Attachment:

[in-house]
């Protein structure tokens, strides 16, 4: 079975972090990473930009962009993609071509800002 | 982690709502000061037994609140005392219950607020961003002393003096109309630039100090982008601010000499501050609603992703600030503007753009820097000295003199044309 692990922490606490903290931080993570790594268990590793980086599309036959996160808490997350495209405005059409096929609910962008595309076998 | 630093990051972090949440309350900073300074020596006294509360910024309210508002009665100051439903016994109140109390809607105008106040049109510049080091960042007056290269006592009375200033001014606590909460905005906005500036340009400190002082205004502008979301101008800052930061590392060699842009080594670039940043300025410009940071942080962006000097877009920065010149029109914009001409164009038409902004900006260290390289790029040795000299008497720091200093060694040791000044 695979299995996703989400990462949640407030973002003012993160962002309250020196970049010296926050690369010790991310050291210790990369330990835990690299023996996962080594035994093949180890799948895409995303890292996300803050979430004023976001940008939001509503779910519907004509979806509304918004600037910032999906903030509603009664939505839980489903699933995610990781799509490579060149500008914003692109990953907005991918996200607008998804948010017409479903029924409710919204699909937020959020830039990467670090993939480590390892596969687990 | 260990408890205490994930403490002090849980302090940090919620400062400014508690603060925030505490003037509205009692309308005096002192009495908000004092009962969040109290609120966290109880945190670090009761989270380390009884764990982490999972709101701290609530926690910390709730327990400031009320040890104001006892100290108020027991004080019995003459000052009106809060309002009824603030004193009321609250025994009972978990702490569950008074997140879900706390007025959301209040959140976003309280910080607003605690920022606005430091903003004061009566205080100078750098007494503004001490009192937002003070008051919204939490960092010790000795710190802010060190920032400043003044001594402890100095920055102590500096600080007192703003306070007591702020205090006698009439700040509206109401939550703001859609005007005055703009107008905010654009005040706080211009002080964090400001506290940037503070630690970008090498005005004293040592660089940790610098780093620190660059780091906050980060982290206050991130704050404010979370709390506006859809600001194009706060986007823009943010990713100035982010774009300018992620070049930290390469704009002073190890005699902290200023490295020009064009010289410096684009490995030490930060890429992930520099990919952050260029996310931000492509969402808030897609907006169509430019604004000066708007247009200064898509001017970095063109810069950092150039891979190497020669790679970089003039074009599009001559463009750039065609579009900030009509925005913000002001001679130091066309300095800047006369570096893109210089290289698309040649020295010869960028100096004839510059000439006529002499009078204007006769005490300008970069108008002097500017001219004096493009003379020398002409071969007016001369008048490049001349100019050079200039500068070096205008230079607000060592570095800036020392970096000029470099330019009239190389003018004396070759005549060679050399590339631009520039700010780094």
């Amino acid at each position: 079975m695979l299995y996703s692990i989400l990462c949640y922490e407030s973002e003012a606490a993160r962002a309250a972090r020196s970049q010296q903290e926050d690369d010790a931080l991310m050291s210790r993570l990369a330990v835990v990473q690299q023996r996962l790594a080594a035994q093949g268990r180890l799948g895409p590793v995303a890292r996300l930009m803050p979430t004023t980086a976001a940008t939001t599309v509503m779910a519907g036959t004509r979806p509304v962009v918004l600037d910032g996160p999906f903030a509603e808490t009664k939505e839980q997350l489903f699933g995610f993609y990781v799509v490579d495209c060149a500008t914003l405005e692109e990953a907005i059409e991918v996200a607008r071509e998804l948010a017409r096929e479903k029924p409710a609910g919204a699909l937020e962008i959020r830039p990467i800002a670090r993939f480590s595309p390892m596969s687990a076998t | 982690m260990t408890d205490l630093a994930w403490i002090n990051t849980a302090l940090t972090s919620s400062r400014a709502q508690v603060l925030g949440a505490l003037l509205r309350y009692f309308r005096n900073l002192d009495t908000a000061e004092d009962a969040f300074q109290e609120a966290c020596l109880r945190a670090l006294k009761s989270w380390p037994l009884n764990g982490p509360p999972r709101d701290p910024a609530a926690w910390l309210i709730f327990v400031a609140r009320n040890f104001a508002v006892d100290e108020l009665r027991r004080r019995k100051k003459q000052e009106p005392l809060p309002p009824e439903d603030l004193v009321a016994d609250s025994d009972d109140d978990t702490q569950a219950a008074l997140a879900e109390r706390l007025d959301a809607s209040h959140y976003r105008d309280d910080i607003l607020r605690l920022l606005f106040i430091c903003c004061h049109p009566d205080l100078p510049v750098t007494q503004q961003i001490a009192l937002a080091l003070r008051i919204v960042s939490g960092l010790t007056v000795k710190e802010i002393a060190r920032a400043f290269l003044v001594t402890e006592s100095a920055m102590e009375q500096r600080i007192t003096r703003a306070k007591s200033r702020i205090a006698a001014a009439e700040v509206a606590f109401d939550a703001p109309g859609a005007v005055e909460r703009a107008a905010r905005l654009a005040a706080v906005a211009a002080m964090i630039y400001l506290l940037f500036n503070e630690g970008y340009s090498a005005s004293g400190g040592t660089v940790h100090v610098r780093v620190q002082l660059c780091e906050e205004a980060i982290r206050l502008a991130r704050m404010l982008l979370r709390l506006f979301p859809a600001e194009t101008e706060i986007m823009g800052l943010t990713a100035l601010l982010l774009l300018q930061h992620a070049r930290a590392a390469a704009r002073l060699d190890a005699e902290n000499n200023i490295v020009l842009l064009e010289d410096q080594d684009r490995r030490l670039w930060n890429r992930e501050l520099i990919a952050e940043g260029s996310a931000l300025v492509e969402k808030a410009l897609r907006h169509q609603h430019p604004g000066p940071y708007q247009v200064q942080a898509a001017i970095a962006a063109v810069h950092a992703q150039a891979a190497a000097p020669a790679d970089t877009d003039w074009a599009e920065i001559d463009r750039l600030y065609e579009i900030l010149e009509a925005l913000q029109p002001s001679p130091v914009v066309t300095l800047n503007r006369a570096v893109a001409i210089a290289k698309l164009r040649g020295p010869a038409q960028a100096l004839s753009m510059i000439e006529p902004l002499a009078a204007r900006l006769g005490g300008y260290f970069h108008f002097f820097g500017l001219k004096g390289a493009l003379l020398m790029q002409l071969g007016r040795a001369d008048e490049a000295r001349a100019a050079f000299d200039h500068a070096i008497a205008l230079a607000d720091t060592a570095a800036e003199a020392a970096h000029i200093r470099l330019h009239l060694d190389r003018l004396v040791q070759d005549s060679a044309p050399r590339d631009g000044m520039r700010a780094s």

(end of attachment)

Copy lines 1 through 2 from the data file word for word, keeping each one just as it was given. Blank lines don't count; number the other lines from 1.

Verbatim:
[in-house]
């Protein structure tokens, strides 16, 4: 079975972090990473930009962009993609071509800002 | 982690709502000061037994609140005392219950607020961003002393003096109309630039100090982008601010000499501050609603992703600030503007753009820097000295003199044309 692990922490606490903290931080993570790594268990590793980086599309036959996160808490997350495209405005059409096929609910962008595309076998 | 630093990051972090949440309350900073300074020596006294509360910024309210508002009665100051439903016994109140109390809607105008106040049109510049080091960042007056290269006592009375200033001014606590909460905005906005500036340009400190002082205004502008979301101008800052930061590392060699842009080594670039940043300025410009940071942080962006000097877009920065010149029109914009001409164009038409902004900006260290390289790029040795000299008497720091200093060694040791000044 695979299995996703989400990462949640407030973002003012993160962002309250020196970049010296926050690369010790991310050291210790990369330990835990690299023996996962080594035994093949180890799948895409995303890292996300803050979430004023976001940008939001509503779910519907004509979806509304918004600037910032999906903030509603009664939505839980489903699933995610990781799509490579060149500008914003692109990953907005991918996200607008998804948010017409479903029924409710919204699909937020959020830039990467670090993939480590390892596969687990 | 260990408890205490994930403490002090849980302090940090919620400062400014508690603060925030505490003037509205009692309308005096002192009495908000004092009962969040109290609120966290109880945190670090009761989270380390009884764990982490999972709101701290609530926690910390709730327990400031009320040890104001006892100290108020027991004080019995003459000052009106809060309002009824603030004193009321609250025994009972978990702490569950008074997140879900706390007025959301209040959140976003309280910080607003605690920022606005430091903003004061009566205080100078750098007494503004001490009192937002003070008051919204939490960092010790000795710190802010060190920032400043003044001594402890100095920055102590500096600080007192703003306070007591702020205090006698009439700040509206109401939550703001859609005007005055703009107008905010654009005040706080211009002080964090400001506290940037503070630690970008090498005005004293040592660089940790610098780093620190660059780091906050980060982290206050991130704050404010979370709390506006859809600001194009706060986007823009943010990713100035982010774009300018992620070049930290390469704009002073190890005699902290200023490295020009064009010289410096684009490995030490930060890429992930520099990919952050260029996310931000492509969402808030897609907006169509430019604004000066708007247009200064898509001017970095063109810069950092150039891979190497020669790679970089003039074009599009001559463009750039065609579009900030009509925005913000002001001679130091066309300095800047006369570096893109210089290289698309040649020295010869960028100096004839510059000439006529002499009078204007006769005490300008970069108008002097500017001219004096493009003379020398002409071969007016001369008048490049001349100019050079200039500068070096205008230079607000060592570095800036020392970096000029470099330019009239190389003018004396070759005549060679050399590339631009520039700010780094």